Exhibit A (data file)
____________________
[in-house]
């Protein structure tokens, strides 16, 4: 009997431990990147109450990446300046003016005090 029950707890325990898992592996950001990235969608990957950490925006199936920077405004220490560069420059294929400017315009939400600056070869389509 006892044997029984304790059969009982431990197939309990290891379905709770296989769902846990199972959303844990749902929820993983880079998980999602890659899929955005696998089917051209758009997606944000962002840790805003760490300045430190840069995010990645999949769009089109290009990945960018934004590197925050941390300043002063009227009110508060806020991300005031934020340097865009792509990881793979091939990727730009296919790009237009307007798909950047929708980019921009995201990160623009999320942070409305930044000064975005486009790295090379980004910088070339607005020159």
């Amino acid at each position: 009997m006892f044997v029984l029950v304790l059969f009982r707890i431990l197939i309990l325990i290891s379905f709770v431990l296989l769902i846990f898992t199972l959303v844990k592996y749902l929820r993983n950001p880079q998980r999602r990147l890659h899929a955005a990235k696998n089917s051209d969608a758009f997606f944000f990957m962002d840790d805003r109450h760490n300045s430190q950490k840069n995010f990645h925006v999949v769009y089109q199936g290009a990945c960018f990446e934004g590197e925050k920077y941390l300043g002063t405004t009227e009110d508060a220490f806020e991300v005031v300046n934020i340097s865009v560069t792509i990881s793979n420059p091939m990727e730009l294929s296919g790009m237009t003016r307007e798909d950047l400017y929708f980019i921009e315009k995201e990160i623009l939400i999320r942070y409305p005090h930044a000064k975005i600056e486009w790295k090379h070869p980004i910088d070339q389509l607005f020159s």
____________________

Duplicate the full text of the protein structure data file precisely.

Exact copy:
[in-house]
């Protein structure tokens, strides 16, 4: 009997431990990147109450990446300046003016005090 029950707890325990898992592996950001990235969608990957950490925006199936920077405004220490560069420059294929400017315009939400600056070869389509 006892044997029984304790059969009982431990197939309990290891379905709770296989769902846990199972959303844990749902929820993983880079998980999602890659899929955005696998089917051209758009997606944000962002840790805003760490300045430190840069995010990645999949769009089109290009990945960018934004590197925050941390300043002063009227009110508060806020991300005031934020340097865009792509990881793979091939990727730009296919790009237009307007798909950047929708980019921009995201990160623009999320942070409305930044000064975005486009790295090379980004910088070339607005020159």
């Amino acid at each position: 009997m006892f044997v029984l029950v304790l059969f009982r707890i431990l197939i309990l325990i290891s379905f709770v431990l296989l769902i846990f898992t199972l959303v844990k592996y749902l929820r993983n950001p880079q998980r999602r990147l890659h899929a955005a990235k696998n089917s051209d969608a758009f997606f944000f990957m962002d840790d805003r109450h760490n300045s430190q950490k840069n995010f990645h925006v999949v769009y089109q199936g290009a990945c960018f990446e934004g590197e925050k920077y941390l300043g002063t405004t009227e009110d508060a220490f806020e991300v005031v300046n934020i340097s865009v560069t792509i990881s793979n420059p091939m990727e730009l294929s296919g790009m237009t003016r307007e798909d950047l400017y929708f980019i921009e315009k995201e990160i623009l939400i999320r942070y409305p005090h930044a000064k975005i600056e486009w790295k090379h070869p980004i910088d070339q389509l607005f020159s």